Your little rant on All Things Big, White and Floral/Tuberose (which I do love if handled with a great deal of care), not to mention the “candy-coated girlie” phenomenon, got me thinking, and once I do…watch out!
Strange, that a flower like tuberose, which is so heady Victorian ladies used to warn their daughters against ever smelling them lest they get “dangerous ideas”!, has such…child-like associations for you. There’s a story that Madame de Montespan, the maitresse en titre of Louis XIV had tuberoses planted along the terrace of the Grand Trianon for the King’s delectation. Apparently, they were so paralyzing nearly anyone who sat on that terrace – ministers, courtiers and the riffraff of the French court would swoon if they waited too long! 😉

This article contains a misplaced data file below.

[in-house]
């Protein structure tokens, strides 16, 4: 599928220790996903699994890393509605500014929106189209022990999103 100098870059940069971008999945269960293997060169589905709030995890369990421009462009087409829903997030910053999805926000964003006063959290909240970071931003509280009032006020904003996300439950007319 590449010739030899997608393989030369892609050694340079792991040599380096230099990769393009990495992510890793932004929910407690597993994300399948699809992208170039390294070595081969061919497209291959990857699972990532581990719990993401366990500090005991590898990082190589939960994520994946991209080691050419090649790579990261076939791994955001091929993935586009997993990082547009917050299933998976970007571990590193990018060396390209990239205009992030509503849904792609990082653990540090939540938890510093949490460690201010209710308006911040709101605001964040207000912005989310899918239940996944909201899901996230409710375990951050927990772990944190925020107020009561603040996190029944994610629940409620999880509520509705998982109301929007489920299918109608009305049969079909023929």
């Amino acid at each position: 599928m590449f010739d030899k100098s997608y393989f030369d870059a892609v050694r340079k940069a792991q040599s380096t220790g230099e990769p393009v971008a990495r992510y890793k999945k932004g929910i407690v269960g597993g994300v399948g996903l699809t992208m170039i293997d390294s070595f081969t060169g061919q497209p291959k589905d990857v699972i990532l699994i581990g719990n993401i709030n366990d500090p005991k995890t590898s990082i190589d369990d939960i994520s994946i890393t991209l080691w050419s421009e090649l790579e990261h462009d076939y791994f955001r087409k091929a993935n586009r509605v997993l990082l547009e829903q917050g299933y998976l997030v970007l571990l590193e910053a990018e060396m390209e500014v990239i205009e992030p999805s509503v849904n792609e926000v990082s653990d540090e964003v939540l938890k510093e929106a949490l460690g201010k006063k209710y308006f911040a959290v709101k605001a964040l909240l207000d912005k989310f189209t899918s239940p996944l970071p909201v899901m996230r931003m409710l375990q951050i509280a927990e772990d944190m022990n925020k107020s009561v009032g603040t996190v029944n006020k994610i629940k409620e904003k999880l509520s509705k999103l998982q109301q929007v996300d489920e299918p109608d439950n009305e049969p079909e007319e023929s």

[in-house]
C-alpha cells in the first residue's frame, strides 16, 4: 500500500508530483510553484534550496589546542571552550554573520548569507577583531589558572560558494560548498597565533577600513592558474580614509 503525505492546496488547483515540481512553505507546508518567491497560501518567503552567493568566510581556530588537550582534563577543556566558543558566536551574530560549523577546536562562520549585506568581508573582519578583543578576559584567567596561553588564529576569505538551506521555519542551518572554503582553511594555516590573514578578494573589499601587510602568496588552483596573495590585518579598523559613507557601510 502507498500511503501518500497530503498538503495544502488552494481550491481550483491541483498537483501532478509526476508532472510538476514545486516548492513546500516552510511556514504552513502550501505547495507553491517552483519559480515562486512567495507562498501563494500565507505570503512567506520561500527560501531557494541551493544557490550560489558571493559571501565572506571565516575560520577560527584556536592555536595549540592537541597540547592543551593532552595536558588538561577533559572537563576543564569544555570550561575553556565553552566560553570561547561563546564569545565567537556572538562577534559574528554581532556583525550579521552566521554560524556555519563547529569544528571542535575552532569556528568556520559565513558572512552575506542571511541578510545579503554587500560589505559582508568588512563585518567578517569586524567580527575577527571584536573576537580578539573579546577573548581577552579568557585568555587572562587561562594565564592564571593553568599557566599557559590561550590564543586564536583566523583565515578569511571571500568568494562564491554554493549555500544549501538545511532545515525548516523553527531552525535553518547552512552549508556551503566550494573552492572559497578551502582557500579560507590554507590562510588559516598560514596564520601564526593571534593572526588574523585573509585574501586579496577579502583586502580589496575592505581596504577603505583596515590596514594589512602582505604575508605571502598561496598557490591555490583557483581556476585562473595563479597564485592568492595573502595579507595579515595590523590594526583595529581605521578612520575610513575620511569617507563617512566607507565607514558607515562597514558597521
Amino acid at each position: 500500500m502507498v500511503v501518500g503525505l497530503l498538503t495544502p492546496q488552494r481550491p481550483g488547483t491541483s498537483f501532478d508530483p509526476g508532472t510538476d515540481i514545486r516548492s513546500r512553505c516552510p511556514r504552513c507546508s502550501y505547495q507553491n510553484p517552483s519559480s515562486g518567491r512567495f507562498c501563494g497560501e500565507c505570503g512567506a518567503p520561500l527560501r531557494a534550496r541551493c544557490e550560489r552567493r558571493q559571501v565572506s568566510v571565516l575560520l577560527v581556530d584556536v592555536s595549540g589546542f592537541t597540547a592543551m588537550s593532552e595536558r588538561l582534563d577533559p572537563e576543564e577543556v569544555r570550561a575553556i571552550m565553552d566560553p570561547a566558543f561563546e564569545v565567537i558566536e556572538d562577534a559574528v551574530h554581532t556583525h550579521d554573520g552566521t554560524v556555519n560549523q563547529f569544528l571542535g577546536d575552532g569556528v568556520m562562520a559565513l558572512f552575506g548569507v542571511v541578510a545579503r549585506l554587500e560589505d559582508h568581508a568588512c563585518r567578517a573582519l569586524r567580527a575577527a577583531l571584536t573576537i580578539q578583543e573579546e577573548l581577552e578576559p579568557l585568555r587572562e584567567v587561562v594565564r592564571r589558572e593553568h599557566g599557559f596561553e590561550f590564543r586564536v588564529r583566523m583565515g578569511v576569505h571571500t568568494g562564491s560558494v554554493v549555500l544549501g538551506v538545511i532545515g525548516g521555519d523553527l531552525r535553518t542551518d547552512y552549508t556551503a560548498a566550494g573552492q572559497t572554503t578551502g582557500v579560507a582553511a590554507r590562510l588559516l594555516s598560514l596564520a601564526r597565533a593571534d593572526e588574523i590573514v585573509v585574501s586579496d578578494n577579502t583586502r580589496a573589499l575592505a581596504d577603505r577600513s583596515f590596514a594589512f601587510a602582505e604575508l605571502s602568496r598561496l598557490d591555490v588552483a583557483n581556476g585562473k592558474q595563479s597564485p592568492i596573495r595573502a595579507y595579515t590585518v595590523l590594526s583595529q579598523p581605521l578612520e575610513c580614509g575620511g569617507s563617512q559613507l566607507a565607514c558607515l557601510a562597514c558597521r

I used to hate Big Fat White Florals. Or almost any kind of floral. I’m not sure whether it was A La Nuit or some other Big Fat Floralthat pushed a few buttons, but I was swiped sideways by surprise when Estée Lauder Private Collection Tuberose Gardenia came out – flabbergasted I actually loved it. (It’s mostly a wintergreen tuberose on me). Since then, I do like tuberose in not-too-large quantities. I’m not up for Fracas yet, and I doubt I ever will be – it reminds me too much of one of my mother’s friends, who wore it by the bucket and scarred me for life! 😉
I also hate, detest and loathe the original Dior’s Poison, another tuberose overdose. I know. I’m SO…unsophisticated. Carnal Flower would be perfect without the coconut, Datura Noir likewise. I love orange blossom anything, and I love Madonna lily anything, but that’s about…it.
I don’t associate anything jailbait about white florals – certainly not tuberose, but I can bewail the sorry state of affairs as to what, in most perfume departments, constitutes “tuberose”, or even “white floral”. It’s not just a tuberose drowning in confectioner’s sugar, for one, even if sugar is mostly…white.